Biogenesis of miRNAs is tightly regulated resulting in characteristic miRNA expression patterns for different organisms, tissues, cell types, and developmental stages. It is known that transcription of miRNA genes can be regulated by epigenetic factors (Scott et al. 2006; Lehmann et al. 2007; Lujambio et al. 2007) or transcription factors (Xi et al. 2006; He et al. 2007; Woods et al. 2007). The inconsistencies between primary, precursor, and mature miRNA expression levels clearly indicate that the level of mature miRNAs can also be regulated at the level of miRNA processing. This review focuses on the mechanisms and factors that regulate miRNA processing, for example, regulatory proteins, cellular localization, and genetic variation.

MECHANISMS FOR REGULATING MICRORNA PROCESSING

Processing of miRNAs can be regulated at multiple steps and leads to either elevated or decreased miRNA levels. Altered miRNA levels may be caused by regulatory proteins that influence miRNA processing, acquired variations in the miRNA transcript, and by changes in the nuclear export efficiency. In addition to these regulatory mechanisms, single nucleotide polymorphisms (SNPs) can also have a pronounced effect on the efficiency of the miRNA processing machinery.

Regulatory proteins

Recently, a number of proteins that regulate miRNA processing have been described as key elements in defining the unique expression patterns of miRNAs in different cell types, tissues, or in pathological conditions. These proteins can be subdivided into three groups, i.e., Drosha binding/associated proteins, Dicer binding proteins, and proteins that bind to the terminal loop of the pri- and/or pre-miRNAs.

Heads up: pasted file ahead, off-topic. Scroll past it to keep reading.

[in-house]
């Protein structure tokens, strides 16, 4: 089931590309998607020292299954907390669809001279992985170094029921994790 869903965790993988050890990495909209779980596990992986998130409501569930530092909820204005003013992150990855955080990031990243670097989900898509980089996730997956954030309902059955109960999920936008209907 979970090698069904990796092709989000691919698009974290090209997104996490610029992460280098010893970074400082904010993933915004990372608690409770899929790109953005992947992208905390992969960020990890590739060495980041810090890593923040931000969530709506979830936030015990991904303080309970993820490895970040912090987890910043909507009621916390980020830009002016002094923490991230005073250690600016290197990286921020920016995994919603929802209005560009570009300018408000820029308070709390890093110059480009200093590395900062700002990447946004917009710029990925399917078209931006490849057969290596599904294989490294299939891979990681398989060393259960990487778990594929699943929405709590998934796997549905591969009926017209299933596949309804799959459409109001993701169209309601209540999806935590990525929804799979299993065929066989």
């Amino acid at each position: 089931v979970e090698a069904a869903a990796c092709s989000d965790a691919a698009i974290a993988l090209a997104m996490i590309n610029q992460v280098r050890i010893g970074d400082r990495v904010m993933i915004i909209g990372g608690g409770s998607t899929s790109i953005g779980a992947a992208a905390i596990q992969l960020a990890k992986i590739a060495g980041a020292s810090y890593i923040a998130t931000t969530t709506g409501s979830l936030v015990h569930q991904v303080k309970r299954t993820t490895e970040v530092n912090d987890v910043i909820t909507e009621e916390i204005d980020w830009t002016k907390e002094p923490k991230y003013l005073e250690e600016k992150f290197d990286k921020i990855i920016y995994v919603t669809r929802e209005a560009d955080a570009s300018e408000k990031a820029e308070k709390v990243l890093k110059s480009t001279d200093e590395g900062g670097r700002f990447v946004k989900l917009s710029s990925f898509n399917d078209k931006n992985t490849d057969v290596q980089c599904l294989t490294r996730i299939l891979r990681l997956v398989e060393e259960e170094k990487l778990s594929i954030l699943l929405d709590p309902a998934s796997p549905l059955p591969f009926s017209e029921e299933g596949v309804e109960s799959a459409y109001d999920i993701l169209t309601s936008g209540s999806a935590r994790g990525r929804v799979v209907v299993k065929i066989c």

Drosha binding/associated proteins

The Microprocessor complex consisting of Drosha and DGCR8 is sufficient to process pri-miRNA to pre-miRNA (Fig. 1A). However, Drosha was shown to be a component of a larger complex containing DEAD-box RNA helicases p68 (DDX5), p72 (DDX17), nuclear factor (NF) 90, and NF45 (Gregory et al. 2004). The p68/p72 and NF90/NF45 complexes have been shown to alter the miRNA processing efficiency for specific miRNAs (Fukuda et al. 2007; Davis et al. 2008; Sakamoto et al. 2009; Suzuki et al. 2009; Yamagata et al. 2009). Specifically, it has been shown that endogenous p68/p72 facilitate Drosha processing of a subset of pri-miRNAs based on reduced mature miRNA levels in both p72- and p68-helicase-deficient mouse embryos (Fukuda et al. 2007). Several studies showed that interaction of p68/p72 with other proteins also alters processing of specific primary miRNAs. Interaction of p68 with SMAD facilitates the processing of pri-miR-21 (Fig. 1B; Davis et al. 2008). The interaction of p68 with SMAD was induced by transforming growth factor β (TGF-β) and bone morphogenetic proteins (BMPs). Similarly, wild-type p53 has been shown to associate with p68 and enhance processing of several primary miRNAs by Drosha, including pri-miRNA of miR-16-1, miR-143, and miR-145, in response to DNA damage (Fig. 1C; Suzuki et al. 2009). Moreover, wild-type p53 positively regulates Drosha-mediated processing by promoting recruitment of Drosha complex to the target pri-miRNAs, whereas mutant p53 hinders assembly of Drosha complex (Suzuki et al. 2009). Drosha-mediated processing can be inhibited by p68/p72-dependent mechanisms upon stimulation of estrogen receptor alpha (ERα) (Fig. 1D; Yamagata et al. 2009). This mechanism caused obstructed processing of a set of pri-miRNAs including miR-16, miR-125a, miR-143, miR-145, and miR-195 (Yamagata et al. 2009). Together these studies show that the p68/p72 complex is an important mediator of miRNA processing regulation and can direct Drosha toward either reduced or enhanced processing of specific miRNAs. The result of the interaction between Drosha, p68, and target pri-miRNA depends on proteins interacting with p68 like SMAD, p53, or ERα. This indicates that the p68/p72-dependent mechanism is sensitive to cellular context.